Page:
Another One-Horse Town

The most important businesses came in pairs. Two gas stations. Two grocery stores. Two churches.

A grain elevator, pharmacy, funeral home, bank. post office, and an elementary school–summarized the rest of my home town.

All of it surrounded by farms, farm fields full of maturing crops in summer

The countryside reminded homesick immigrants of former homelands.

In my father’s lifetime, some of the older generation spoke with foreign accents.

It was another dying, Midwestern small town. Not that I cared or noticed, growing up.

My mother was an elementary teacher, in the next town to the south. Father, like my grandfather, was a farmer.

The majority, upon graduation from high school, found employment elsewhere.  Some carried on the tradition of tilling the rich farmland.

I couldn’t wait to get away from tiny, Chesterfield–population 300, and shrinking.  Everybody, with their busybody selves, in everybody’s business all the time.  Now, I appreciate the simplicity of small town life–and it’s gone forever.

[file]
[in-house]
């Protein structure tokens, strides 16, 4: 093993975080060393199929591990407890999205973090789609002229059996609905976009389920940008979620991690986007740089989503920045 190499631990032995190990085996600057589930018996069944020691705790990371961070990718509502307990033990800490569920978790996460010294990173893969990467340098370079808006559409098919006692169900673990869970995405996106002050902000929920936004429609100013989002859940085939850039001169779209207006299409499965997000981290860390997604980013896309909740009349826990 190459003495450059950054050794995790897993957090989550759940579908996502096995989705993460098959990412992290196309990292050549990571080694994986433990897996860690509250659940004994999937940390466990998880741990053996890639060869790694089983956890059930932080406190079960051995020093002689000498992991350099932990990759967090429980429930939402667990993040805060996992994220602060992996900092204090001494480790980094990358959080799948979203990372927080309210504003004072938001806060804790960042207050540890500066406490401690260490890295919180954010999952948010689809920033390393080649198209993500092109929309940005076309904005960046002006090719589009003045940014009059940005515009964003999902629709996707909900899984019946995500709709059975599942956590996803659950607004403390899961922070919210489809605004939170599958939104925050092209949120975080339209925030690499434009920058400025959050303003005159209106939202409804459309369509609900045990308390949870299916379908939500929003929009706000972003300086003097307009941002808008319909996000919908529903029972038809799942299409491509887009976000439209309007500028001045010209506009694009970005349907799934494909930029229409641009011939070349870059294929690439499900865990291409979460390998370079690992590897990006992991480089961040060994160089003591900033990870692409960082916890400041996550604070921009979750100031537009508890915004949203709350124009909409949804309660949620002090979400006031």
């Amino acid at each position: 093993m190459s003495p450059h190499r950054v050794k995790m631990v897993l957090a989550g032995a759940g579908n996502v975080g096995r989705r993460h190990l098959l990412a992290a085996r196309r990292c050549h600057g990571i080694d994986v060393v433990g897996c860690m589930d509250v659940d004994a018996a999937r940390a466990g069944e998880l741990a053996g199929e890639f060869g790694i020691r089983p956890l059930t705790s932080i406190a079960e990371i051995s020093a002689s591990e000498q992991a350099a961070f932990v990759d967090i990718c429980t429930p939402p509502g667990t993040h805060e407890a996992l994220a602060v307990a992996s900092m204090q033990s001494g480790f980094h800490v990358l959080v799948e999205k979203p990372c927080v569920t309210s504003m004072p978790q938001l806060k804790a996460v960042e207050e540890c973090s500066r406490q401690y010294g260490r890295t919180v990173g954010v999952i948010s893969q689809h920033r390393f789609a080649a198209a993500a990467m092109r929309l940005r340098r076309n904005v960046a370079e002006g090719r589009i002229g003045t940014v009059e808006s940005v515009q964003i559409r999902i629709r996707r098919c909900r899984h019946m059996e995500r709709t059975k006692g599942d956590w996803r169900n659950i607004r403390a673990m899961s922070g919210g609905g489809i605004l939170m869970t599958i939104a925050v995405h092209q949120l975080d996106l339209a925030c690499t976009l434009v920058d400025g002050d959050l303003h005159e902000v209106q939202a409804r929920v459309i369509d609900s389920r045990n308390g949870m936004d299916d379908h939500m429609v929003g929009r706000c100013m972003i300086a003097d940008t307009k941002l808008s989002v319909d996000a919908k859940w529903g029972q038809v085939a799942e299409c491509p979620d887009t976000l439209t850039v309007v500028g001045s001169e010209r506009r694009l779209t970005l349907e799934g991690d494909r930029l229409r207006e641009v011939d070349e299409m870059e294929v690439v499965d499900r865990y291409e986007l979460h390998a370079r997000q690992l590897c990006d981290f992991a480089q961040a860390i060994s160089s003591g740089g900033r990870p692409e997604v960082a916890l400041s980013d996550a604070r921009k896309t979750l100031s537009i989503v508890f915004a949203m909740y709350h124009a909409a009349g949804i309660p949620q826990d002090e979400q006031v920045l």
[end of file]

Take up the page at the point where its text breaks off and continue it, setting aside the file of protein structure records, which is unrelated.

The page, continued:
Author: warturoadam77p

70 year old married retired communications worker with three grown children, transplanted from the Midwest to the sunny Gulf Coast.

3 thoughts on “Another One-Horse Town”

  1. As kids living in these small towns, we had so much freedom – play outside all day, walk to school, ride your bike all over town or out into the country and mess around in the creek, trick or treat at every house on Halloween – all with minimal parental supervision. I don’t think most kids get to do that anymore.

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